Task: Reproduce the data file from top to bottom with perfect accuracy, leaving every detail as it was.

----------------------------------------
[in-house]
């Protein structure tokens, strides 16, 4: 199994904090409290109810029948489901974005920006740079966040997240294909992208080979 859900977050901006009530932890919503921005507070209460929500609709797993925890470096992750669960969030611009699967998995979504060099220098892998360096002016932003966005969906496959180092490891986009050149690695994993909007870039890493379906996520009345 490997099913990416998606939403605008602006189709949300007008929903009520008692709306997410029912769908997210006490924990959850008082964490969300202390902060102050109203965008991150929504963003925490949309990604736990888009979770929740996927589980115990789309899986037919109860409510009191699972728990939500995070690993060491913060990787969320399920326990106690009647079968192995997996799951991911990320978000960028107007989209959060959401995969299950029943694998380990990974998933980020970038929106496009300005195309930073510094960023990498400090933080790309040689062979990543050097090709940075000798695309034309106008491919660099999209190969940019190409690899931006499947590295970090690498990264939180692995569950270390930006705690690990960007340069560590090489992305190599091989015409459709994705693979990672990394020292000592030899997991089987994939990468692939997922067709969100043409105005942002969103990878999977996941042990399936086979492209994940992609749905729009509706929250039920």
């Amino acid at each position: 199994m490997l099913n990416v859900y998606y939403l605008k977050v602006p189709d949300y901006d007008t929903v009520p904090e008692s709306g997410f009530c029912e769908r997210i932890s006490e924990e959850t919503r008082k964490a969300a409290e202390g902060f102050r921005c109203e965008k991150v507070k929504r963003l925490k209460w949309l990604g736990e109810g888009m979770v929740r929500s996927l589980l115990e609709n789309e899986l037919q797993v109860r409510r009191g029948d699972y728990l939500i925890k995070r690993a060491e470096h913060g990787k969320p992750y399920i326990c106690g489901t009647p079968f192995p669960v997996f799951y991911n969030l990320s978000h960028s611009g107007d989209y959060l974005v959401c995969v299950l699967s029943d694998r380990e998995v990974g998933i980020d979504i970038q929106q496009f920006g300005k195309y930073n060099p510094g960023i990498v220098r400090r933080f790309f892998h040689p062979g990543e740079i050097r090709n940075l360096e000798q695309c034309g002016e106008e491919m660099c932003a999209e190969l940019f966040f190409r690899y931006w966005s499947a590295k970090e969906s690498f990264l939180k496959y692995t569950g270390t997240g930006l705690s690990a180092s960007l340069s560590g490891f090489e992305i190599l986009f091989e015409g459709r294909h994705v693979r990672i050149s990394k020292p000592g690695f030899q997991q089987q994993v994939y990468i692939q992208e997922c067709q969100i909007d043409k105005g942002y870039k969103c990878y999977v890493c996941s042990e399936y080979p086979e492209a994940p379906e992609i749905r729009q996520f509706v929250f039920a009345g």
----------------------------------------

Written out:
[in-house]
């Protein structure tokens, strides 16, 4: 199994904090409290109810029948489901974005920006740079966040997240294909992208080979 859900977050901006009530932890919503921005507070209460929500609709797993925890470096992750669960969030611009699967998995979504060099220098892998360096002016932003966005969906496959180092490891986009050149690695994993909007870039890493379906996520009345 490997099913990416998606939403605008602006189709949300007008929903009520008692709306997410029912769908997210006490924990959850008082964490969300202390902060102050109203965008991150929504963003925490949309990604736990888009979770929740996927589980115990789309899986037919109860409510009191699972728990939500995070690993060491913060990787969320399920326990106690009647079968192995997996799951991911990320978000960028107007989209959060959401995969299950029943694998380990990974998933980020970038929106496009300005195309930073510094960023990498400090933080790309040689062979990543050097090709940075000798695309034309106008491919660099999209190969940019190409690899931006499947590295970090690498990264939180692995569950270390930006705690690990960007340069560590090489992305190599091989015409459709994705693979990672990394020292000592030899997991089987994939990468692939997922067709969100043409105005942002969103990878999977996941042990399936086979492209994940992609749905729009509706929250039920």
């Amino acid at each position: 199994m490997l099913n990416v859900y998606y939403l605008k977050v602006p189709d949300y901006d007008t929903v009520p904090e008692s709306g997410f009530c029912e769908r997210i932890s006490e924990e959850t919503r008082k964490a969300a409290e202390g902060f102050r921005c109203e965008k991150v507070k929504r963003l925490k209460w949309l990604g736990e109810g888009m979770v929740r929500s996927l589980l115990e609709n789309e899986l037919q797993v109860r409510r009191g029948d699972y728990l939500i925890k995070r690993a060491e470096h913060g990787k969320p992750y399920i326990c106690g489901t009647p079968f192995p669960v997996f799951y991911n969030l990320s978000h960028s611009g107007d989209y959060l974005v959401c995969v299950l699967s029943d694998r380990e998995v990974g998933i980020d979504i970038q929106q496009f920006g300005k195309y930073n060099p510094g960023i990498v220098r400090r933080f790309f892998h040689p062979g990543e740079i050097r090709n940075l360096e000798q695309c034309g002016e106008e491919m660099c932003a999209e190969l940019f966040f190409r690899y931006w966005s499947a590295k970090e969906s690498f990264l939180k496959y692995t569950g270390t997240g930006l705690s690990a180092s960007l340069s560590g490891f090489e992305i190599l986009f091989e015409g459709r294909h994705v693979r990672i050149s990394k020292p000592g690695f030899q997991q089987q994993v994939y990468i692939q992208e997922c067709q969100i909007d043409k105005g942002y870039k969103c990878y999977v890493c996941s042990e399936y080979p086979e492209a994940p379906e992609i749905r729009q996520f509706v929250f039920a009345g």